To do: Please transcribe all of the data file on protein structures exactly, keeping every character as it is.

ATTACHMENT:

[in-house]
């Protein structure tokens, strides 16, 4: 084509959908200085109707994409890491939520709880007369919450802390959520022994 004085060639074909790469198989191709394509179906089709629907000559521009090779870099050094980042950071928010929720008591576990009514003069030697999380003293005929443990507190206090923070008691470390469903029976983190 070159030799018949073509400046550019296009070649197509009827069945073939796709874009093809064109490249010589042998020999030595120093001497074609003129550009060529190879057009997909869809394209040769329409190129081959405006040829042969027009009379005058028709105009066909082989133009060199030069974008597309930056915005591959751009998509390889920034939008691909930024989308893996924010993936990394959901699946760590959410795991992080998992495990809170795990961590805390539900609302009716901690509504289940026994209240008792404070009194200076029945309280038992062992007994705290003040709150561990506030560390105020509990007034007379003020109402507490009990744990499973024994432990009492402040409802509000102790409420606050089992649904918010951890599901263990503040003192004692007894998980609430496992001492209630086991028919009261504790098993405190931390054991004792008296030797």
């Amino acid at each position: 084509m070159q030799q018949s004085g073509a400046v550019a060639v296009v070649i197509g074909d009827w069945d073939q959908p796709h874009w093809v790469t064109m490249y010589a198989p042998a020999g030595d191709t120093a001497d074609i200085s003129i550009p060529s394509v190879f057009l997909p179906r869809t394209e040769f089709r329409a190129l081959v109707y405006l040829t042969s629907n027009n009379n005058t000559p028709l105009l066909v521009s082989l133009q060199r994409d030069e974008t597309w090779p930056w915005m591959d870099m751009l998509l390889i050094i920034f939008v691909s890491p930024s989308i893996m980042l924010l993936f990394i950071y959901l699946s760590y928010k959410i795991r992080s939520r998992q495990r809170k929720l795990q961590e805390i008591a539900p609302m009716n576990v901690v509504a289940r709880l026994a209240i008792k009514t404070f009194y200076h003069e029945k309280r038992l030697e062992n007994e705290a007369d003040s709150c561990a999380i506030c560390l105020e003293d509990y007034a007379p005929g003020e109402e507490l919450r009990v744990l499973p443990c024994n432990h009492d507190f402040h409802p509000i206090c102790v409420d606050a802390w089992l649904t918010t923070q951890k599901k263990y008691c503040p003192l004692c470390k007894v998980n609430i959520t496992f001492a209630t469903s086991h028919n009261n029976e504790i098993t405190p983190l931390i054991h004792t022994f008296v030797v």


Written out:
[in-house]
């Protein structure tokens, strides 16, 4: 084509959908200085109707994409890491939520709880007369919450802390959520022994 004085060639074909790469198989191709394509179906089709629907000559521009090779870099050094980042950071928010929720008591576990009514003069030697999380003293005929443990507190206090923070008691470390469903029976983190 070159030799018949073509400046550019296009070649197509009827069945073939796709874009093809064109490249010589042998020999030595120093001497074609003129550009060529190879057009997909869809394209040769329409190129081959405006040829042969027009009379005058028709105009066909082989133009060199030069974008597309930056915005591959751009998509390889920034939008691909930024989308893996924010993936990394959901699946760590959410795991992080998992495990809170795990961590805390539900609302009716901690509504289940026994209240008792404070009194200076029945309280038992062992007994705290003040709150561990506030560390105020509990007034007379003020109402507490009990744990499973024994432990009492402040409802509000102790409420606050089992649904918010951890599901263990503040003192004692007894998980609430496992001492209630086991028919009261504790098993405190931390054991004792008296030797």
């Amino acid at each position: 084509m070159q030799q018949s004085g073509a400046v550019a060639v296009v070649i197509g074909d009827w069945d073939q959908p796709h874009w093809v790469t064109m490249y010589a198989p042998a020999g030595d191709t120093a001497d074609i200085s003129i550009p060529s394509v190879f057009l997909p179906r869809t394209e040769f089709r329409a190129l081959v109707y405006l040829t042969s629907n027009n009379n005058t000559p028709l105009l066909v521009s082989l133009q060199r994409d030069e974008t597309w090779p930056w915005m591959d870099m751009l998509l390889i050094i920034f939008v691909s890491p930024s989308i893996m980042l924010l993936f990394i950071y959901l699946s760590y928010k959410i795991r992080s939520r998992q495990r809170k929720l795990q961590e805390i008591a539900p609302m009716n576990v901690v509504a289940r709880l026994a209240i008792k009514t404070f009194y200076h003069e029945k309280r038992l030697e062992n007994e705290a007369d003040s709150c561990a999380i506030c560390l105020e003293d509990y007034a007379p005929g003020e109402e507490l919450r009990v744990l499973p443990c024994n432990h009492d507190f402040h409802p509000i206090c102790v409420d606050a802390w089992l649904t918010t923070q951890k599901k263990y008691c503040p003192l004692c470390k007894v998980n609430i959520t496992f001492a209630t469903s086991h028919n009261n029976e504790i098993t405190p983190l931390i054991h004792t022994f008296v030797v």